The crush sample was divided into 500-g-smaller samples. All tests were done in Ravanj mine laboratory with its complete equipment. To reduce the pH, thiourea leaching should be done in acidic medium so 30%-sulfuric acid is used. At first, because the highest percentage of minerals in samples contain carbonate minerals so a heating stage up to 500˚C was performed in furnace before leaching process (Laboratory furnace 2.5 lit).

Table 1. Sieve analysis of representative sample from tailings of Ravanj flotation plant.

Table 2. Mineralogical composition of representative sample from tailings of Ravanj flotation plant using XRD method.

Table 3. Grinding time of sample from tailings of Ravanj flotation plant.

Figure 1. Mineralogical analysis with thin section.

Main experiments were done in a beaker (1000 mL) with 40%-solid concentration and constant speed stirrer (200 rpm) on a hot plate with an adjustable temperature. To prevent the possible changes in pulp density occurrence (because of the solution evaporate) distilled water was added to pulp during the experiments. The pulp was mixed with sulfuric acid (30%) to reach pH 1. The time needed for each test was at least 2 hours. Silver extracted from solution was analyzed by the atomic absorption spectrophotometry (Thermo model iCE 3300GF) in high temperature. The extraction of Ag was also calculated by using grades and leach solution volume and residue leach weight resulted from the experiments after decomposing the TU complex with HNO3 at high temperature.

2.3. Design of Experiments

In order to evaluate effect of variables and their interaction DX7 software and statistical design of the experiment were used. The advantages of designing such statistical experiments are lower related cost and reduced number of experiments (Fatahi et al., [44] ; John Wiley & Sons [45] ). In this research incomplete factorial designing is recruited with regard to relation N = 2n−1 (N = number of tests, n = number of variables). These variables such as TU concentration and iron(III) sulfate concentration, temperature and dimension were checked in three levels (low, middle and high). Table 4 shows the type and value of these factors. Table 4 shows the type and value of the variable.

3. Results and Discussion

Leaching tests were designed and done based on four variables and three repeating experiments as center point. The Table 5 shows the conditions and results of design in DX7.

The results show that the maximum recovery obtained in test number 5 in 80.8%. The following equation is obtained from a mathematical model that can predict the amount of silver recovery by putting different variables (Equation (5)). In this model, the recovery percentage is predicted considering the effective variables1:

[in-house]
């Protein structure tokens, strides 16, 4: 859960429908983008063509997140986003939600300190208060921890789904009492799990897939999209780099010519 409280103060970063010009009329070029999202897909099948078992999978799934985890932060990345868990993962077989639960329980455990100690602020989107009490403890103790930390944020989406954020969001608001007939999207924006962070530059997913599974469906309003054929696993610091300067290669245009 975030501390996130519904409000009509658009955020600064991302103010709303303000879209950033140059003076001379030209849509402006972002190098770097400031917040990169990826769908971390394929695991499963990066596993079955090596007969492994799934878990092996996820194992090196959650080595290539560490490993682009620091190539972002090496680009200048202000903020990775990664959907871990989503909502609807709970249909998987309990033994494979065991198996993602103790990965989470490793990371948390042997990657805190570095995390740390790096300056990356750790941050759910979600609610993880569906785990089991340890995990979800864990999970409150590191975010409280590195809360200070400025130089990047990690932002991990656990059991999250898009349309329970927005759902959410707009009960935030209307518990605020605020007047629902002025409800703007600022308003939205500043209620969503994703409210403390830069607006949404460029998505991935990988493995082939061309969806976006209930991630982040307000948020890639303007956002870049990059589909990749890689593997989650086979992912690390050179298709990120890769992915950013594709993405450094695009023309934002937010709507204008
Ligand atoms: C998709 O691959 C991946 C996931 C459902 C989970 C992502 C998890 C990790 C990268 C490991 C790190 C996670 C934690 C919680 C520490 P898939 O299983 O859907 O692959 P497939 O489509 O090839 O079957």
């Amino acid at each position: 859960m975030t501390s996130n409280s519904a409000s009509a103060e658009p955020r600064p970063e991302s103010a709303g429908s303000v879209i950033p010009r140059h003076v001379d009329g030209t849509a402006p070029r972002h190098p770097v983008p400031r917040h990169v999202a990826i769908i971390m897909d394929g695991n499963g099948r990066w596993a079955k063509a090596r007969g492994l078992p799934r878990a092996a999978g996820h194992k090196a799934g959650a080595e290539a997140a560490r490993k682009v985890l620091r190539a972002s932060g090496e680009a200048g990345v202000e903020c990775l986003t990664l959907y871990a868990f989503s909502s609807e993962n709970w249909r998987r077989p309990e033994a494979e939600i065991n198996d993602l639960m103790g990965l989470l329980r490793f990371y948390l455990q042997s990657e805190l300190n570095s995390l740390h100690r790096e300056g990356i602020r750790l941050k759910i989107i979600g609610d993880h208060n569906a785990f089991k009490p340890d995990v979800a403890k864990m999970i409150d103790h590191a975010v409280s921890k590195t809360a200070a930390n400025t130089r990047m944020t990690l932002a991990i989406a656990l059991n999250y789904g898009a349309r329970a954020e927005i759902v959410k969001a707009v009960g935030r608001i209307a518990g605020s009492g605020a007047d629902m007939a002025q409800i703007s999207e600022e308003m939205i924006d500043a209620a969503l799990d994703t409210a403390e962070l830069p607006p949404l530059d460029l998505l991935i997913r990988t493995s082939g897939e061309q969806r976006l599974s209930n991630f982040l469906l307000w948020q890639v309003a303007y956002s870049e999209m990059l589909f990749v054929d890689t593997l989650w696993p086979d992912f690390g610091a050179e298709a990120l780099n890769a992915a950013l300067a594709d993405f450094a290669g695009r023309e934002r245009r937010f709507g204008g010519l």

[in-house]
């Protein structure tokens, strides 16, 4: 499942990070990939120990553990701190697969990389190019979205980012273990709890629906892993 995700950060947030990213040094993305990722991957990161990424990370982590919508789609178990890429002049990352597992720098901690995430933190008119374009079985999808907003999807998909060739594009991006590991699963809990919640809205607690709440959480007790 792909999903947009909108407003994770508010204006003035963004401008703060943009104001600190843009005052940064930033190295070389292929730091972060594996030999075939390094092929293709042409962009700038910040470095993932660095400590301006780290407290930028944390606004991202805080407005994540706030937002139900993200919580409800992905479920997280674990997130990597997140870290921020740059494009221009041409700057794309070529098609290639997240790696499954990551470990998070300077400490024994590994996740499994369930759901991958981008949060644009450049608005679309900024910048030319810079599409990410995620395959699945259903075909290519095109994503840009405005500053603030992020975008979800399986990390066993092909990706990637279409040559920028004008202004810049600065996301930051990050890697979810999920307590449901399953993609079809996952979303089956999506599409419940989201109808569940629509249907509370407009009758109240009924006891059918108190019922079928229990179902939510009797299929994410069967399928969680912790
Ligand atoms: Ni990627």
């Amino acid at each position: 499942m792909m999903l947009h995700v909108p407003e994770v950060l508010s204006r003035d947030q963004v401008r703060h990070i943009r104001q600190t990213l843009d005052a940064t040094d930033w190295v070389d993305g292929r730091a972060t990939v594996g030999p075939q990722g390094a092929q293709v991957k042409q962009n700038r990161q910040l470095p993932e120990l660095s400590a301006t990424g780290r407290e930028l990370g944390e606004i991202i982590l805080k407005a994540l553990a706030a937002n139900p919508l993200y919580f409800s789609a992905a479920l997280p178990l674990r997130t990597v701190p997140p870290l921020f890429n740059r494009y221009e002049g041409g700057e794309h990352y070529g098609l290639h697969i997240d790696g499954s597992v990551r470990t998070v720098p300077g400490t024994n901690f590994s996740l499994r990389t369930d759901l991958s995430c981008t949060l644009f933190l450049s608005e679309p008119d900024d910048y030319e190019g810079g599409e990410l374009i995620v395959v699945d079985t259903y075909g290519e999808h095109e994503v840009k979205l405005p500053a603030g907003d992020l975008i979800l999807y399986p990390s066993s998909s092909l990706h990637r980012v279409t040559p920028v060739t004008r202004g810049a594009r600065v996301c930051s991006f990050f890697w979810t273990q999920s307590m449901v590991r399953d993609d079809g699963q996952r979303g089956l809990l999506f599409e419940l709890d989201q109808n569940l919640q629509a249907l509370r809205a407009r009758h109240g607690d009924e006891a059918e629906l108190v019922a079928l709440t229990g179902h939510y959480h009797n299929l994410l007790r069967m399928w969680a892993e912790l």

(5)

In the above equation B = Fe2(SO4)3 and C = Temperature2. By using ANOVA analysis, the effective factors are determined which are available in Table 6.

If the F-value of the variable is higher than F-value of the model, so it shows the high effect of that variable with confidence percentage of 95%. The results show that iron(III) sulfate concentration and temperature are effective on Ag recovery. The most effective factor on Ag recovery is iron(III) sulfate concentration. Figure 2 shows the normal plot curve which confirmed statistical analysis.

The effect of iron(III) sulfate and temperature is shown in Figure 3 and Figure 4. As can be seen in the figure, increasing the iron(III) sulfate concentration from 1 to 3 kg/m3 leads to reduction of recovery from 73% to 57%. This reduction is due to the combination of some iron(III) sulfate with thiourea and reduction of thiourea concentration consequently. Solve this problem by adding new thiourea or reduce iron(III) sulfate concentration is possible. It seems optimizing iron(III) sulfate concentration to avoid increasing the cost more reasonable3.

Also Increasing temperature from 30˚C to 60˚C increased the silver recovery rate. Higher temperatures speed up decomposition of thiourea and if the main variables such as the concentration of Iron(III) sulfate and thiourea be appropriate thiourea will form a complex with silver normally.

Table 4. Coded and actual levels of independent variables used in factorial design.

Table 5. Factorial design and experimental results thiourea leaching experiments.

Table 6. Results obtained from the ANOVA analysis.

Figure 2. Half normal plot curve.

Figure 3. Influence of Fe2(So4 )3 concentration on Ag recovery.

Figure 4. Influence of temperature on Ag recovery.

4. Conclusion

Mineralogical studies of representative sample from tailings of Ravanj flotation plant indicated silver was lucked with galena and showed that it contained 30 ppm silver and the highest percentage of minerals in it was carbonate minerals that increased the consumption of sulfuric acid. So acidic leaching would not be economical in these samples. For this reason, a heating stage up to 500˚C was performed before main tests. Modeling and optimization, results analysis and experiments design process were done by DX7 software. ANOVA results indicated that temperature increase and Iron(III) sulfate concentration decrease were the effective factors on the silver recovery. Maximum recovery of silver occurred in size of 75 microns with 1 kg/m3 thiourea and 1 kg/m3 iron(III) sulfate in 60˚C for 2 hours.